Category Archives: Employment Agreements

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Reminder for Cook County and Chicago Employers: New Sick Leave Laws Become Effective July 1

On July 1, 2017, Chicago’s Paid Sick Leave Ordinance and Cook County’s Earned Sick Leave Ordinance go into effect, requiring employers to provide paid sick leave to covered employees. (A detailed description of each ordinance’s requirements may be found on our blog here and here.) In addition to providing paid sick leave, employers must provide … Continue Reading

Big Changes in the Big Apple: NYC Bans Salary History Questions and Imposes New Requirements for Independent Contractors

New York City made waves this month by imposing new requirements on independent contractor agreements and by passing a law that prohibits employers from asking about or considering an applicant’s prior salary. Although New York City is just the third jurisdiction to adopt a law prohibiting inquiries into an applicant’s salary history (Massachusetts and Philadelphia … Continue Reading

EEOC and DOL Active Last Week: EEO-1 Pay Data Rule and Federal Contractor Paid Sick Leave Rule to Take Effect

Last week, the EEOC issued its final rule regarding pay data to be collected with the annual EEO-1 reports. Covered employers will now need to submit pay data sorted by job group and demographic data in their annual EEO-1 reports. The final rule was implemented with no material changes from the proposed rule first issued earlier this … Continue Reading

Is the Tide Turning Against Class Action Waivers in Arbitration Agreements?

Another federal court of appeals has weighed in on the question of whether requiring employees to waive the right to bring a class action against their employer in arbitration or court as a condition of employment violates employees’ rights under Section 7 of the National Labor Relations Act (NLRA).… Continue Reading

7th Circuit Holds Mandatory Waiver of Class Claims Unlawful; Creates Circuit Court Split

In a decision that creates a split with the 5th Circuit Court of Appeals, the 7th Circuit on May 26, 2016 adopted the National Labor Relations Board’s D.R. Horton rationale and held that a condition of employment requiring employees to waive the right to bring class or collective actions either in arbitration or in judicial … Continue Reading

More Money, More Problems: Class Action Waivers in Mandatory Arbitration Hit Roadblocks from the NLRB

Part 2 of a 3-Part Series When considering the potential bill of sale on arbitration, employers that once considered arbitration may sing a different tune. In Part 1 of our 3-part series on mandatory arbitration, we pointed out that, contrary to legal lore, arbitration often proves just as inefficient as litigation against a principle-driven plaintiff … Continue Reading

Are Illinois Confidentiality Agreements Still Worth the Paper They’re Written On?

Illinois employers are reconsidering their confidentiality agreements after an Illinois appellate court recently rejected common agreement language. Specifically, agreements that try to protect “all information regarding a company’s business” may be more difficult to enforce, in light of a recent decision by an Illinois appellate court. In Assured Partners, Inc. v. Schmitt, No. 2015 Ill … Continue Reading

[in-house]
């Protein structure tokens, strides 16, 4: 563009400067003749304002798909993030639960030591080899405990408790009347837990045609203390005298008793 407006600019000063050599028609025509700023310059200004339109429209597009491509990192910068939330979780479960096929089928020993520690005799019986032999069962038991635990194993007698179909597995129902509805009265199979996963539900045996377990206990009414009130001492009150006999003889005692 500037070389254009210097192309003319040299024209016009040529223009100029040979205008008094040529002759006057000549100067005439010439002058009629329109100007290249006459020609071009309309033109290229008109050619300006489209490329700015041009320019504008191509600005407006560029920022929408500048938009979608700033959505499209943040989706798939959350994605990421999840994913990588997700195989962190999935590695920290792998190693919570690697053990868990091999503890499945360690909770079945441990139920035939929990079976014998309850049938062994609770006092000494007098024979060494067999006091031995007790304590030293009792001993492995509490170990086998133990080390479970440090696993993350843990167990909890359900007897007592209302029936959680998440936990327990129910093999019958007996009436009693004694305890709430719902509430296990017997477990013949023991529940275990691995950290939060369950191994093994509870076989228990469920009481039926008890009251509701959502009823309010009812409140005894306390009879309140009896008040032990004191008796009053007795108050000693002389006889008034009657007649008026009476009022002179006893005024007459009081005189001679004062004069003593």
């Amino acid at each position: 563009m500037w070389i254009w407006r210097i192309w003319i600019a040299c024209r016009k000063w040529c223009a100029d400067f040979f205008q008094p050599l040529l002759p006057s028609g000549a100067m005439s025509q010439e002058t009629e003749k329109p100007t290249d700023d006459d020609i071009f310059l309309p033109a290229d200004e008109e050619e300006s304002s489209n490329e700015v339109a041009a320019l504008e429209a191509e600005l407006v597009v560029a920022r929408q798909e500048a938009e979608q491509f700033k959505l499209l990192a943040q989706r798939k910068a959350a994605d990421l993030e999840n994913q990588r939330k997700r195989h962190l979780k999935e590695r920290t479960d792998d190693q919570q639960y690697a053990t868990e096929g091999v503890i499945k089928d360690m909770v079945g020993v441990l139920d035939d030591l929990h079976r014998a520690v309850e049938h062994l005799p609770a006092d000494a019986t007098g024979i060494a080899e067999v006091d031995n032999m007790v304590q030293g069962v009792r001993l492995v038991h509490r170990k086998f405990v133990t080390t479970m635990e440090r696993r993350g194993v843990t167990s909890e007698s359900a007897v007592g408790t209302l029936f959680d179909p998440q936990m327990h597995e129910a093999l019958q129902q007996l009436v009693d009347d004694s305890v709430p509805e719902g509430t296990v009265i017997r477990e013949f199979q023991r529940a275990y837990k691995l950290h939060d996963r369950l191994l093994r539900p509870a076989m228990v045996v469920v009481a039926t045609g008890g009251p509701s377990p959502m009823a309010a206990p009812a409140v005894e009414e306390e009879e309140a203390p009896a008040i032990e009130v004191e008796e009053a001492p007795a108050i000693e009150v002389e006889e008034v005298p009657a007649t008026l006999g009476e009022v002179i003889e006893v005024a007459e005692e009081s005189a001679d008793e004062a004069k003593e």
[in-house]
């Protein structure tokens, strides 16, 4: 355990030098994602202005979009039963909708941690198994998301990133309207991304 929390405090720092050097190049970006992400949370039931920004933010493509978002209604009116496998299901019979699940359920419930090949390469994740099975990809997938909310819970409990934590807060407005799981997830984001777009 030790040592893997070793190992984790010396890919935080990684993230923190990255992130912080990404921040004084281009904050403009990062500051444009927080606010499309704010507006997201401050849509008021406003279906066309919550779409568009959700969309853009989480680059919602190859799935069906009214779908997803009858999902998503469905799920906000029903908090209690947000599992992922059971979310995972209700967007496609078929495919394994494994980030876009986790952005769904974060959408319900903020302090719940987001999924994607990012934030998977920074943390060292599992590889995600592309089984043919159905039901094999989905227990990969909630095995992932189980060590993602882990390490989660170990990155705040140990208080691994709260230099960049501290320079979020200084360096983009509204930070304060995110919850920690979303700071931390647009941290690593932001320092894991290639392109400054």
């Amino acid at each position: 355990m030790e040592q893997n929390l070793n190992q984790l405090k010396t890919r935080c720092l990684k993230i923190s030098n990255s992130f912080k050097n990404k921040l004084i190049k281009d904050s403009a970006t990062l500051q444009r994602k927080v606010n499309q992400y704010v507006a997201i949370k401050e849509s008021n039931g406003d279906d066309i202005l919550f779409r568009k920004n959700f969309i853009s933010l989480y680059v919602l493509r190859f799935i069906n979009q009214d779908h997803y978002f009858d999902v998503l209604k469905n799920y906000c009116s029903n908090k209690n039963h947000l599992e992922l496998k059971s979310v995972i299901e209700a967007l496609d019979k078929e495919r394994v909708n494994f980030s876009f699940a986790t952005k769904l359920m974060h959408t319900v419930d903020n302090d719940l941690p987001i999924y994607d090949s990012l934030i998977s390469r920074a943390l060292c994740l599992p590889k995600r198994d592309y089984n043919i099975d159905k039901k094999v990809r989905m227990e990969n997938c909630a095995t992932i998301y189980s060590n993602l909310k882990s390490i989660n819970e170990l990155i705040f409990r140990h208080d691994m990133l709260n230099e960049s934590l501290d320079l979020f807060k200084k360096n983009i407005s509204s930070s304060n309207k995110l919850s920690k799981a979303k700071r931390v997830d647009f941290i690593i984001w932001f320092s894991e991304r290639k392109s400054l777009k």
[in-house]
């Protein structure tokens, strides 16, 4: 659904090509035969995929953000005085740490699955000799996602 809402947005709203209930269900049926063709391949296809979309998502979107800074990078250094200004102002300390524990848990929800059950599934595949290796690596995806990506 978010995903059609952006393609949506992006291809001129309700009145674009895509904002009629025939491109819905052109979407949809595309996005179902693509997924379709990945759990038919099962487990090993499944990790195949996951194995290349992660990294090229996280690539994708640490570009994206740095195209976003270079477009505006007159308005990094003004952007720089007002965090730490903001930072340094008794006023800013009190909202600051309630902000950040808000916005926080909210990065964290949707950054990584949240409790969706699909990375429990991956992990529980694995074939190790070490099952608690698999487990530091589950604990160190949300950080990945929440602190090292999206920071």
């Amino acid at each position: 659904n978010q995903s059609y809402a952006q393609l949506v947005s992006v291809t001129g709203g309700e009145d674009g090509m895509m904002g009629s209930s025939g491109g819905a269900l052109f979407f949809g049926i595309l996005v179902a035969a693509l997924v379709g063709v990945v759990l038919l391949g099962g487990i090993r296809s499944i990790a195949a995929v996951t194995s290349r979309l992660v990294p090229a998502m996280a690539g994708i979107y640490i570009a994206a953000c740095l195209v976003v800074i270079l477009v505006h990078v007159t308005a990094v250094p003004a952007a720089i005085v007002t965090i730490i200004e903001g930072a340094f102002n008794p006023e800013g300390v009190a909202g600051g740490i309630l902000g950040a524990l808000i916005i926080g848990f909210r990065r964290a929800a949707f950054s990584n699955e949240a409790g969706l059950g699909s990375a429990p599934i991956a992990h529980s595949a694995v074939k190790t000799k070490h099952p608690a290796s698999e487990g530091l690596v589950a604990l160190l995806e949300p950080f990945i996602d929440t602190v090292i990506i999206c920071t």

Mandatory Arbitration in Employment Cases: Ugly Duckling or Beautiful Swan?

Part 1 of a 3-Part Series Many years ago, employers and management counsel across the country cheered the birth of mandatory arbitration provisions in employment agreements. For instance, when the U.S. Supreme Court decided Perry v. Thomas, it determined that because there is a clear federal policy favoring arbitration, an arbitration clause would be upheld … Continue Reading

DOL: Most Workers are Employees, Not Independent Contractors

Two weeks after publishing proposed new rules to update the white collar exemptions of the Fair Labor Standards Act (FLSA), yesterday the United States Department of Labor (DOL) issued a 15-page Administrator’s Interpretation concluding that “most workers” are employees, as opposed to independent contractors, under the FLSA. (A copy of the guidance can be found … Continue Reading

California Decision Gives Employees Home Court Advantage

Employers in states across the country are known to shudder and cringe at the thought of contending with the vast array of employment law regulations that apply to California employers. Employers — especially those headquartered elsewhere but with employees in California — have also been known to use clauses in employment agreements with these California … Continue Reading

EEOC Loses on Procedural Grounds in Hotly Contested Case Challenging CVS Pharmacy Separation Agreement

Employers should continue to proceed with caution despite the recent pro-employer decision in EEOC v. CVS Pharmacy, Inc., a closely-watched case in which the EEOC alleged that CVS’ standard separation agreement interfered with the rights of former employees to file an EEOC charge or participate in an EEOC investigation. Although summary judgment was granted in … Continue Reading

Another Employer Confidentiality Policy Held Unlawful by the NLRB

Continuing a recent trend, the National Labor Relations Board (NLRB) has found another employer’s confidentiality/information security policy to be in violation of the National Labor Relations Act (NLRA), based on its determination that the policy could have had a chilling effect on the exercise of employees’ Section 7 rights to discuss the terms and conditions … Continue Reading
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